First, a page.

Forums > MaxMSP

Can you get B-sharp out of Nslider?

January 9, 2013 | 4:21 pm

Basically. -72 doesn’t work. :)


January 9, 2013 | 9:44 pm

Come on, there has to be a simple way to do this, i only need a chord nothing else – seems wasteful and unnecessary to download so many externals just for that – also most of them are OS X only and I need crossplatform compatibility.


January 9, 2013 | 10:14 pm

you need to describe your process, upload a patch… something. I can easily get note 72 out of it.


January 9, 2013 | 11:15 pm

I’m having trouble wrapping my head around B Sharp.


January 10, 2013 | 12:06 am

I think composers sometimes do write B sharp if they are working in particular keys but of course it’s just a C natural.


January 10, 2013 | 12:46 am

Of course B-sharp is a real note, probably most often appearing as the leading tone in the key of C-sharp. So a chord spelled B#-D#-F# is completely legit.

And no, in music with functional harmony a B-sharp is not "just a C natural."


January 10, 2013 | 1:25 am

And of course, in anything other than equal temperament, B# ≠ C…but for most standard MIDI applications that’s not really a concern (i.e., it’s either note# 72 or it isnt…).



ark
January 10, 2013 | 2:09 am

Near the end of the first movement of Beethoven’s string quartet in C# minor, Op. 131, there is a long, low B# in the cello part. Here, the B# is being used, as stringtapper said, as the leading tone to C#.

The note gives some people pause because the lowest note of a cello is C. However, as leafcutter points out, B# is really just another way of spelling C.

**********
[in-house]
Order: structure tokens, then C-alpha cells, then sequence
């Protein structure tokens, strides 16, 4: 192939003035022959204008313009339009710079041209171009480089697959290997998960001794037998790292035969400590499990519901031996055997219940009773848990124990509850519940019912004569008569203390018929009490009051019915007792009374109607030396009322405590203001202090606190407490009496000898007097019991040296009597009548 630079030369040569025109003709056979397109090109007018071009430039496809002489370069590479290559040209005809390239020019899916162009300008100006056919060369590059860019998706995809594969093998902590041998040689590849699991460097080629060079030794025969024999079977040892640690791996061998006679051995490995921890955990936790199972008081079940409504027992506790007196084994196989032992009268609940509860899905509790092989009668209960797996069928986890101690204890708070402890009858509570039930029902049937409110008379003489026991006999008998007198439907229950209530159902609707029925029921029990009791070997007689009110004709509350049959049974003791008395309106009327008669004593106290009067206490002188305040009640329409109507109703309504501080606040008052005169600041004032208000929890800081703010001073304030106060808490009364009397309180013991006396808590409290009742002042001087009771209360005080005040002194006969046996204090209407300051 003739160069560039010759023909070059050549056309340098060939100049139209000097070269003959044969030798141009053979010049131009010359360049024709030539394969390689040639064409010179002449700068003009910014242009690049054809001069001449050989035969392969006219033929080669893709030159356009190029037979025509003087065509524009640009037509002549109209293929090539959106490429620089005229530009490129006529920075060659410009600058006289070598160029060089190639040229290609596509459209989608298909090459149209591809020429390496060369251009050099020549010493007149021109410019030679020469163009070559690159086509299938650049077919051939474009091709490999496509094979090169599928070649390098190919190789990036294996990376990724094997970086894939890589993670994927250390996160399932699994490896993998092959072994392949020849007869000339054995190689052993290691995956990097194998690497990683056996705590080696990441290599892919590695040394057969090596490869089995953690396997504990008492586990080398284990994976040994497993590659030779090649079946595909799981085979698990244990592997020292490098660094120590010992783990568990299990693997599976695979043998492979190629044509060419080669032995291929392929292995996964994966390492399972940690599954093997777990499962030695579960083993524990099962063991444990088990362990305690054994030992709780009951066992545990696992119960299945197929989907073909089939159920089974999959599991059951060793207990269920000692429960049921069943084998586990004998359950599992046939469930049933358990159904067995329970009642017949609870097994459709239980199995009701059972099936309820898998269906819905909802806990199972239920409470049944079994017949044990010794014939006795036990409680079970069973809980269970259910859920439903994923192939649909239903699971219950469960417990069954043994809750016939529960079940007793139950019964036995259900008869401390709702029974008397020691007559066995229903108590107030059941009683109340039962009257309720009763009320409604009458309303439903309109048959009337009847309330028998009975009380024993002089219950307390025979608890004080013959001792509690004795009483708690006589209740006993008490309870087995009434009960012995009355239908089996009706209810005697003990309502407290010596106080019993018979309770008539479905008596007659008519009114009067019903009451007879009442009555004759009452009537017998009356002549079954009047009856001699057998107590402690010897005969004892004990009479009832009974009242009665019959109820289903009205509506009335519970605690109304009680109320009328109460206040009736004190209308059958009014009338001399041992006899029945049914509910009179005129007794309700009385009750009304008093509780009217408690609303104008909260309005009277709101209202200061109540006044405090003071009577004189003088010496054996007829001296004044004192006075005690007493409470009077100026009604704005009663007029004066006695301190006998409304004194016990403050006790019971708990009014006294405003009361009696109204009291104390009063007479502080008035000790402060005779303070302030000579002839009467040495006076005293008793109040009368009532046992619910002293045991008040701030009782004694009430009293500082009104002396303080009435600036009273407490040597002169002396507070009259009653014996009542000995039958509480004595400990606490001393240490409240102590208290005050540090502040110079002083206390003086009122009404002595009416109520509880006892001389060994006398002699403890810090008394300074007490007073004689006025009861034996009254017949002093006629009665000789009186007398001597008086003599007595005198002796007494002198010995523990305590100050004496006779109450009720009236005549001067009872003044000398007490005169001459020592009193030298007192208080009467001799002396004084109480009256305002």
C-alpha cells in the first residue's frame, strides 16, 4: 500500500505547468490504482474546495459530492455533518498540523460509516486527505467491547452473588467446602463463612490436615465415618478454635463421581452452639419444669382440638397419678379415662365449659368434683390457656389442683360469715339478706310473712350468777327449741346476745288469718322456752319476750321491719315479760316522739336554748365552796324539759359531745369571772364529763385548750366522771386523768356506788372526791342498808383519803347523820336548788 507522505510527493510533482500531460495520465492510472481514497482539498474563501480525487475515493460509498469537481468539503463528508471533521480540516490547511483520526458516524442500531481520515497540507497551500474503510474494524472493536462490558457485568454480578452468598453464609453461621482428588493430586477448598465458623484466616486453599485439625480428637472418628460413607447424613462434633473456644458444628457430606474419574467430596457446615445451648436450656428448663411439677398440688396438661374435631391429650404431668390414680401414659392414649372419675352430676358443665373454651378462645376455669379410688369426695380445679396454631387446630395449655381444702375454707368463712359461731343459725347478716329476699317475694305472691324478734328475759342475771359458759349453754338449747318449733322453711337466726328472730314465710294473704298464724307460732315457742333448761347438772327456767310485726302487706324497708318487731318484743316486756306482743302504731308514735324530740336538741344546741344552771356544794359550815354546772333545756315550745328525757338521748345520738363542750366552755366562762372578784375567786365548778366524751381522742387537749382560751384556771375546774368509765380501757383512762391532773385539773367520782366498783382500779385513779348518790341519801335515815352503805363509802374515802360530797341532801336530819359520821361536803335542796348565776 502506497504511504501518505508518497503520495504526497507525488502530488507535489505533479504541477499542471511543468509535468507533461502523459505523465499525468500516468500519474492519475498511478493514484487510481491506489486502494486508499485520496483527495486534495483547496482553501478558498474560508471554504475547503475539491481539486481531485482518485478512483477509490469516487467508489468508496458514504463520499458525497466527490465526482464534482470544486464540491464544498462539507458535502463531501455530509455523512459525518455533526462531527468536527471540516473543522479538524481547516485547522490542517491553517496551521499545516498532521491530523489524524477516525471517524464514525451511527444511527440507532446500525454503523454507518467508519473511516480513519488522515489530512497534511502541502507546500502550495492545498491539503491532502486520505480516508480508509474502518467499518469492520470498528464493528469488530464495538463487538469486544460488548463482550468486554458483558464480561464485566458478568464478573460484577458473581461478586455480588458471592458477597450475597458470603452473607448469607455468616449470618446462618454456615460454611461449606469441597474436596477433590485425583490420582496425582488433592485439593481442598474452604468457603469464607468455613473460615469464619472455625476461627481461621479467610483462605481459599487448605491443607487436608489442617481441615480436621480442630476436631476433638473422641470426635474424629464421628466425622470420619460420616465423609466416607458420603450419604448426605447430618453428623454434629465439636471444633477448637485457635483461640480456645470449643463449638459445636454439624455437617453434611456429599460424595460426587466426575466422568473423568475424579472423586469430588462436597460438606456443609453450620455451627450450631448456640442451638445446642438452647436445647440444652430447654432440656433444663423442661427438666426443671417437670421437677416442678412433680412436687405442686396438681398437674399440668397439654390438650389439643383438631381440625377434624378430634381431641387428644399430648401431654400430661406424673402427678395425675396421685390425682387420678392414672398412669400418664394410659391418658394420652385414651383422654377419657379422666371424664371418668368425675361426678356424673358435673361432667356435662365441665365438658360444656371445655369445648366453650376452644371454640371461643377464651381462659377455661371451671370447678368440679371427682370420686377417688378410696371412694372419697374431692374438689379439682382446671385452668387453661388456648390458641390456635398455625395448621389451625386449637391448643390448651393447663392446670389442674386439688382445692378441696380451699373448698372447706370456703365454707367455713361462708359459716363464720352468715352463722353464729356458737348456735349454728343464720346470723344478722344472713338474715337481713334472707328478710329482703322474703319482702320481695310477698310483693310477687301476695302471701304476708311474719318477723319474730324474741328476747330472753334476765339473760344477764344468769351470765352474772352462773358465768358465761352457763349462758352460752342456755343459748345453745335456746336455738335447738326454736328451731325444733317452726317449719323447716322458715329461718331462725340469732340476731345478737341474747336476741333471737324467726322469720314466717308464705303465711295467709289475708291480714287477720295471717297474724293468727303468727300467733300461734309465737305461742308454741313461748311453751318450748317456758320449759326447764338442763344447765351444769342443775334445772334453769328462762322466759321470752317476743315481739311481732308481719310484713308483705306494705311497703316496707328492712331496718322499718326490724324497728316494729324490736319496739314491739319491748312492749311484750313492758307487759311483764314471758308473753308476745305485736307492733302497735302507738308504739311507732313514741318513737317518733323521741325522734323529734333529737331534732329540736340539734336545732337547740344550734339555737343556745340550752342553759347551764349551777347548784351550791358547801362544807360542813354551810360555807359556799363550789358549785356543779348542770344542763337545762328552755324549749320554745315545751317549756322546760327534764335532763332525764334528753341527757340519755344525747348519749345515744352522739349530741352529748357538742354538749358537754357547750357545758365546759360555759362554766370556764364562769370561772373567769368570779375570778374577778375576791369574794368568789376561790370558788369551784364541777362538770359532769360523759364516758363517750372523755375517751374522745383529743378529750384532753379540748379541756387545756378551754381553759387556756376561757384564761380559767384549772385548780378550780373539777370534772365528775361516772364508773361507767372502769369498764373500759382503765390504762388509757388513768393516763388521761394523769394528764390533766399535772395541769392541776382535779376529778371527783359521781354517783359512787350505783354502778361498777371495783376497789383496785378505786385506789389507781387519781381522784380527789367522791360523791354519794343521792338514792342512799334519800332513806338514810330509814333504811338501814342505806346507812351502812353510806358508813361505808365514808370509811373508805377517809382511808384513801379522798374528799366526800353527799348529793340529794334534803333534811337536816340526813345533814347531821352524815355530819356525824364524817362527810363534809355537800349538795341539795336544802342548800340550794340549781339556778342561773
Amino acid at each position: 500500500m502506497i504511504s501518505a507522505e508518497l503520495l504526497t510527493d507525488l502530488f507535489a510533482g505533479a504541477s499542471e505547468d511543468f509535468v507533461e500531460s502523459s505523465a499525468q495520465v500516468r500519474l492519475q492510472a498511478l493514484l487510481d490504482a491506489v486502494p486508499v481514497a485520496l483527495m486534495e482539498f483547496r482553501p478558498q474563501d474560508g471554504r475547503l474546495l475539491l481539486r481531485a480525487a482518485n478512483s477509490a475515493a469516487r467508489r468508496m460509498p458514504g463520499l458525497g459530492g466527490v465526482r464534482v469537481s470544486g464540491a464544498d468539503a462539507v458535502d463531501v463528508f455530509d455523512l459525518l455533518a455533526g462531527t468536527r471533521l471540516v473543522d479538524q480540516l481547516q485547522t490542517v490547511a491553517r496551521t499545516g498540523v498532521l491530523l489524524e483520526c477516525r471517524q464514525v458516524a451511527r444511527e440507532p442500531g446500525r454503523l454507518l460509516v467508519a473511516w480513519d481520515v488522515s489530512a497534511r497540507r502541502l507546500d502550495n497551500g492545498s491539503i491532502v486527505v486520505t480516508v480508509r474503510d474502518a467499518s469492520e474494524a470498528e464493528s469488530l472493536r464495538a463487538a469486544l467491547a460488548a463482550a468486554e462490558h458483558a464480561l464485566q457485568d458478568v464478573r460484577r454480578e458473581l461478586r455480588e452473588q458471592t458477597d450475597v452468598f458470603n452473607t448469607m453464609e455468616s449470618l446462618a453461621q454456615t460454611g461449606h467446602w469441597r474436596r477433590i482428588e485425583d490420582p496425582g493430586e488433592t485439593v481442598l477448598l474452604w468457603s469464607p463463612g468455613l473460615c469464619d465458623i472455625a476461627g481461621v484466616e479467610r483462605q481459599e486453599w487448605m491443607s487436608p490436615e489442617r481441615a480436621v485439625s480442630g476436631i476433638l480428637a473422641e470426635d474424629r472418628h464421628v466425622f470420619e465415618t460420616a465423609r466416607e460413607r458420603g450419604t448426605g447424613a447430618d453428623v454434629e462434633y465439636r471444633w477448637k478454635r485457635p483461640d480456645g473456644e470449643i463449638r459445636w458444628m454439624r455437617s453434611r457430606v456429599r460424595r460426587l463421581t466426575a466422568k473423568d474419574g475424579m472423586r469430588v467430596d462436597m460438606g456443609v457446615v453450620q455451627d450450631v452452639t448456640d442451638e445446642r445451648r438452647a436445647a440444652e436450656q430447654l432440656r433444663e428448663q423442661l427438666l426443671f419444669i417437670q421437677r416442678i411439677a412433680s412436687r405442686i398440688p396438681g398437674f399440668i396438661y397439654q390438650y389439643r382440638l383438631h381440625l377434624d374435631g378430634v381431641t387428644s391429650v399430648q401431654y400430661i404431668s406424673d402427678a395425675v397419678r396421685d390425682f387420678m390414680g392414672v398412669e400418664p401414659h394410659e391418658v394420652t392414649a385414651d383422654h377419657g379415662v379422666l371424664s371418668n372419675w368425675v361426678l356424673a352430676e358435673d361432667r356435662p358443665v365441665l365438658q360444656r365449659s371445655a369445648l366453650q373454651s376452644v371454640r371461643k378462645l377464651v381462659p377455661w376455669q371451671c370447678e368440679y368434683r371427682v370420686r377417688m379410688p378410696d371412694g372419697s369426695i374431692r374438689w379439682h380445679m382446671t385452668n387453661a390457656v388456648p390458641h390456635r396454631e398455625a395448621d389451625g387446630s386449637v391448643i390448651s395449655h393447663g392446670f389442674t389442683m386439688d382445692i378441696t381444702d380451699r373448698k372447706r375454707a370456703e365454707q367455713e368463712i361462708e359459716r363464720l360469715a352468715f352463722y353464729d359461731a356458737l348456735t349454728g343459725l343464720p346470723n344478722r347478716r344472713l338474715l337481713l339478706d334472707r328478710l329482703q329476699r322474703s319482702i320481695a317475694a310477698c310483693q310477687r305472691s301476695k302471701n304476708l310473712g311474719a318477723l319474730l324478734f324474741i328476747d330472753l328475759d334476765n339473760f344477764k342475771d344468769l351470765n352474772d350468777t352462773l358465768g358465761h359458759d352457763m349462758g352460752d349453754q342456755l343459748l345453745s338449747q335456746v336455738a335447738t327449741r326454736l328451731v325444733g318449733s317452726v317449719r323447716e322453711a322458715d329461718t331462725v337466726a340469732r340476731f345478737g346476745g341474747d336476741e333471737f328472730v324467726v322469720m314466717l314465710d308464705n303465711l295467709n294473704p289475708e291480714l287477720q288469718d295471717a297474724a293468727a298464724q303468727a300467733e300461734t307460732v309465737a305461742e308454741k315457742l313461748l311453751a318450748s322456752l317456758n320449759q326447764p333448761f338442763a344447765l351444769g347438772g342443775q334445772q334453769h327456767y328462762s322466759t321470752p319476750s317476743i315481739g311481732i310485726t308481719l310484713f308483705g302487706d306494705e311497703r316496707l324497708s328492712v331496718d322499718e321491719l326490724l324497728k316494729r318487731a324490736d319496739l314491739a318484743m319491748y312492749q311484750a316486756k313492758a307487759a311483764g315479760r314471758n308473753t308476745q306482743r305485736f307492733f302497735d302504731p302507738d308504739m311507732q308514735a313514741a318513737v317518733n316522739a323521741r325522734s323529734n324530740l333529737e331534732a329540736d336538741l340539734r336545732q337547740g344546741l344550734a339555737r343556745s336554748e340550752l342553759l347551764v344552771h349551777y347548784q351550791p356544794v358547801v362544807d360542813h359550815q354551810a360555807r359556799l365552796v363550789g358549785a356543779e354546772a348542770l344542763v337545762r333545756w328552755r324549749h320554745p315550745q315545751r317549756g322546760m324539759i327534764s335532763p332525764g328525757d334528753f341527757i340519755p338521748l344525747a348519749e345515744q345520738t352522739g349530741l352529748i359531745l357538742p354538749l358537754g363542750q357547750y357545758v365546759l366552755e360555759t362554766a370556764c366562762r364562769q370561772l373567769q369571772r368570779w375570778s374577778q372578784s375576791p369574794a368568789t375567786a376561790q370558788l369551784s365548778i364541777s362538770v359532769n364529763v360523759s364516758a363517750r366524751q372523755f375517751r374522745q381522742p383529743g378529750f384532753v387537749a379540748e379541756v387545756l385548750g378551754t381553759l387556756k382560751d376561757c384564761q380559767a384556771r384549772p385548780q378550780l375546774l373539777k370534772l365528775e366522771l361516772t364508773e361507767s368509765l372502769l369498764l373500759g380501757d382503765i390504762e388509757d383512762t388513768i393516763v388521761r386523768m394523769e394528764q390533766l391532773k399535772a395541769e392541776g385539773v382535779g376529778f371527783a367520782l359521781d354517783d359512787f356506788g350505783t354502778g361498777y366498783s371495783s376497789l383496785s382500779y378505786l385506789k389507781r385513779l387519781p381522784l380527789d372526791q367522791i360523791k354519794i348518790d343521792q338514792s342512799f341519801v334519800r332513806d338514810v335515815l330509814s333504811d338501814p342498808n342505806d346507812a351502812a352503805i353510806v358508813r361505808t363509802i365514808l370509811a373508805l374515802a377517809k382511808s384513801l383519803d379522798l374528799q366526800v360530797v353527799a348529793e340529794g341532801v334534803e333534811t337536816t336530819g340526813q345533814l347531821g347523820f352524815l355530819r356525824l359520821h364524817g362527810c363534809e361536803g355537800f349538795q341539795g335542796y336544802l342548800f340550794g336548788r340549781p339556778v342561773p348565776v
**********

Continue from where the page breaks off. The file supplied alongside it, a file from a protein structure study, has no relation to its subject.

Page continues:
Except that it’s not. David Soyer, cellist for the Guarneri String Quartet, points out that in order to play this particular note in tune in its context, he has to put his finger on the fingerboard right next to the nut, reducing the effective length of the string by 1/4 inch or so, to make the pitch just slightly sharp compared with an accurate C natural.


January 10, 2013 | 4:01 am

This makes sense, as for accurately tuned accidentals A# is above Bb, etc., again, assuming one is not playing in equal temperament, where only the octaves are actually in tune. ;)


January 10, 2013 | 4:50 am

You might want to check out the [bach] external, it can do that as well as a ton of other notation things.
You can also display x, bb, and microtones too.

It might be much more involved than you were hoping for. It’s a little tricky to get at first, but once you get it, you can do a lot with it.

http://www.bachproject.net/bach/home_page.html


January 10, 2013 | 9:26 am

B flat doesnt work with Nslider, you must use the B-slider.

-110


January 10, 2013 | 6:29 pm

The appearance of any kind of Western Notation in Max could be viewed as something of an abomination.


January 10, 2013 | 10:45 pm

Thanks guys for the replies.

@Michael Sperone: Yeah, MUCH more involved. Still, it is crossplatform, and I guess it’s better because it allows me maneuvering space for further development, and you can get Maestro font for free with Finale NotePad, also crossplatform. I’ll try to wrap my head around it, thanks.

@mzed: heh :) unfortunately I’m not exactly a capable programmer so I’m trying to whip up some custom education tools for music theory which unfortunately still relies on traditional harmony, no matter how much I actually agree with your notion.

@Roman: there I go looking for B-slider object. Sleep time obviously…


January 11, 2013 | 12:05 am

mzed – amen!


January 12, 2013 | 7:13 pm

NSlider was meant for MIDI, and MIDI doesn’t recognize B-sharp as something inherently different from C-natural.

B-sharp and C-natural are close, but not identical. For most MIDI-heads, they’re close enough for rock-n-roll.

To make matters worse, the question of whether B-sharp is higher or lower than C-natural depends on whom you ask and the context it’s in. Soyer (and, indeed, practically all traditionally trained string and wind players) hear the B-sharp as a leading tone to C-sharp, and play it sharper than C-natural. But in just intonation, B-sharp is actually a little flatter than C-natural. And on a keyboard instrument, you just play a C and hope no one will notice;-)


January 13, 2013 | 12:43 am

on the B-Piano it has always been 3 cents higher compared to traditional N-Pianos.


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